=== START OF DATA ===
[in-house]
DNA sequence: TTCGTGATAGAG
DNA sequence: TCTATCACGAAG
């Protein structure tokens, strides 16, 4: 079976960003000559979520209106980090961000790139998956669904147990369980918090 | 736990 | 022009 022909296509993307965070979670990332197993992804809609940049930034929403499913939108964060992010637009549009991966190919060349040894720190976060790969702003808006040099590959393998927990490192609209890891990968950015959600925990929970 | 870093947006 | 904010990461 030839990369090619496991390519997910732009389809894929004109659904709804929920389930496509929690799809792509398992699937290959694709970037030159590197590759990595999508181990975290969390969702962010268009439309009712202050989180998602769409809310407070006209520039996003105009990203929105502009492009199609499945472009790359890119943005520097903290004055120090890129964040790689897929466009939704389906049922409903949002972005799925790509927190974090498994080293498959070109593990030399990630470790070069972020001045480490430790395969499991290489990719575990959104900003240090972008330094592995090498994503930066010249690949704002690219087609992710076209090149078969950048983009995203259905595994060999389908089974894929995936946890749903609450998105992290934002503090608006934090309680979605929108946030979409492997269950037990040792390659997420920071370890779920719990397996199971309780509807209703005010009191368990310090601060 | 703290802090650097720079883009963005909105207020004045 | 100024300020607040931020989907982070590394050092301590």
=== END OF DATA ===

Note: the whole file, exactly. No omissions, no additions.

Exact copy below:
[in-house]
DNA sequence: TTCGTGATAGAG
DNA sequence: TCTATCACGAAG
């Protein structure tokens, strides 16, 4: 079976960003000559979520209106980090961000790139998956669904147990369980918090 | 736990 | 022009 022909296509993307965070979670990332197993992804809609940049930034929403499913939108964060992010637009549009991966190919060349040894720190976060790969702003808006040099590959393998927990490192609209890891990968950015959600925990929970 | 870093947006 | 904010990461 030839990369090619496991390519997910732009389809894929004109659904709804929920389930496509929690799809792509398992699937290959694709970037030159590197590759990595999508181990975290969390969702962010268009439309009712202050989180998602769409809310407070006209520039996003105009990203929105502009492009199609499945472009790359890119943005520097903290004055120090890129964040790689897929466009939704389906049922409903949002972005799925790509927190974090498994080293498959070109593990030399990630470790070069972020001045480490430790395969499991290489990719575990959104900003240090972008330094592995090498994503930066010249690949704002690219087609992710076209090149078969950048983009995203259905595994060999389908089974894929995936946890749903609450998105992290934002503090608006934090309680979605929108946030979409492997269950037990040792390659997420920071370890779920719990397996199971309780509807209703005010009191368990310090601060 | 703290802090650097720079883009963005909105207020004045 | 100024300020607040931020989907982070590394050092301590």